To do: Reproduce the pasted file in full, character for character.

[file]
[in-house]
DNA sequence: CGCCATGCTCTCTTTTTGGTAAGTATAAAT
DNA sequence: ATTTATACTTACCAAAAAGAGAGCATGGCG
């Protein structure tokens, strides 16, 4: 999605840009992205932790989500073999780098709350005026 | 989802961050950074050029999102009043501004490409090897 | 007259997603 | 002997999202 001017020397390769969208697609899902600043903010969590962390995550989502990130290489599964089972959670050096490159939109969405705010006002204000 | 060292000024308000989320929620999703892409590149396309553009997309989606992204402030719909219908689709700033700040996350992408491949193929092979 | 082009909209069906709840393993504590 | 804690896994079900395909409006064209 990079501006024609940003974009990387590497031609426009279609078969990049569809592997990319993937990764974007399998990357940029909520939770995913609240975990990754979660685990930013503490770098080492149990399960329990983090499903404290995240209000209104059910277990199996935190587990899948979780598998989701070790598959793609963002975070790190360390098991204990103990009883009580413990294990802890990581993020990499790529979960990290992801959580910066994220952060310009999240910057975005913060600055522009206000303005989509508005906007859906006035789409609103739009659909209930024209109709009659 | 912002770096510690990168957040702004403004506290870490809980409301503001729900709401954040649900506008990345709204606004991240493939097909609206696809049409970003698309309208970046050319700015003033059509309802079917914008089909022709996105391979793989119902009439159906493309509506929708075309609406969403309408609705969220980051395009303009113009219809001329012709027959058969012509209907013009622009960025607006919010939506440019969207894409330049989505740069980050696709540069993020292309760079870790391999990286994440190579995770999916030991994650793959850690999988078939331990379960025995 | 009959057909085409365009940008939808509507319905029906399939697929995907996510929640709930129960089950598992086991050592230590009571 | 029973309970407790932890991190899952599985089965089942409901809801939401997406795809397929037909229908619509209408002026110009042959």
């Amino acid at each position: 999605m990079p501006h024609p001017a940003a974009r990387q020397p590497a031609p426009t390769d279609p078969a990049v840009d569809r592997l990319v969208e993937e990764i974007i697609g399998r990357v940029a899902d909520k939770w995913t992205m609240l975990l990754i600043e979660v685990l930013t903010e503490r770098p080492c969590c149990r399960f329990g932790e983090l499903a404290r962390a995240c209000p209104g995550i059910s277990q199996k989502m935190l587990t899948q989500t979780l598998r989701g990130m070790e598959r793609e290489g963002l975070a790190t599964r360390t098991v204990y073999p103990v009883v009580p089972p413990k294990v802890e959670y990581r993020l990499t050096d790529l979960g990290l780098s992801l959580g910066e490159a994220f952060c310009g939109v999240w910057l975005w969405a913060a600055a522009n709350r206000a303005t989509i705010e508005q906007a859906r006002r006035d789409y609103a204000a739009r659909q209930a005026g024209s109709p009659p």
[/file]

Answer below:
[in-house]
DNA sequence: CGCCATGCTCTCTTTTTGGTAAGTATAAAT
DNA sequence: ATTTATACTTACCAAAAAGAGAGCATGGCG
């Protein structure tokens, strides 16, 4: 999605840009992205932790989500073999780098709350005026 | 989802961050950074050029999102009043501004490409090897 | 007259997603 | 002997999202 001017020397390769969208697609899902600043903010969590962390995550989502990130290489599964089972959670050096490159939109969405705010006002204000 | 060292000024308000989320929620999703892409590149396309553009997309989606992204402030719909219908689709700033700040996350992408491949193929092979 | 082009909209069906709840393993504590 | 804690896994079900395909409006064209 990079501006024609940003974009990387590497031609426009279609078969990049569809592997990319993937990764974007399998990357940029909520939770995913609240975990990754979660685990930013503490770098080492149990399960329990983090499903404290995240209000209104059910277990199996935190587990899948979780598998989701070790598959793609963002975070790190360390098991204990103990009883009580413990294990802890990581993020990499790529979960990290992801959580910066994220952060310009999240910057975005913060600055522009206000303005989509508005906007859906006035789409609103739009659909209930024209109709009659 | 912002770096510690990168957040702004403004506290870490809980409301503001729900709401954040649900506008990345709204606004991240493939097909609206696809049409970003698309309208970046050319700015003033059509309802079917914008089909022709996105391979793989119902009439159906493309509506929708075309609406969403309408609705969220980051395009303009113009219809001329012709027959058969012509209907013009622009960025607006919010939506440019969207894409330049989505740069980050696709540069993020292309760079870790391999990286994440190579995770999916030991994650793959850690999988078939331990379960025995 | 009959057909085409365009940008939808509507319905029906399939697929995907996510929640709930129960089950598992086991050592230590009571 | 029973309970407790932890991190899952599985089965089942409901809801939401997406795809397929037909229908619509209408002026110009042959």
């Amino acid at each position: 999605m990079p501006h024609p001017a940003a974009r990387q020397p590497a031609p426009t390769d279609p078969a990049v840009d569809r592997l990319v969208e993937e990764i974007i697609g399998r990357v940029a899902d909520k939770w995913t992205m609240l975990l990754i600043e979660v685990l930013t903010e503490r770098p080492c969590c149990r399960f329990g932790e983090l499903a404290r962390a995240c209000p209104g995550i059910s277990q199996k989502m935190l587990t899948q989500t979780l598998r989701g990130m070790e598959r793609e290489g963002l975070a790190t599964r360390t098991v204990y073999p103990v009883v009580p089972p413990k294990v802890e959670y990581r993020l990499t050096d790529l979960g990290l780098s992801l959580g910066e490159a994220f952060c310009g939109v999240w910057l975005w969405a913060a600055a522009n709350r206000a303005t989509i705010e508005q906007a859906r006002r006035d789409y609103a204000a739009r659909q209930a005026g024209s109709p009659p």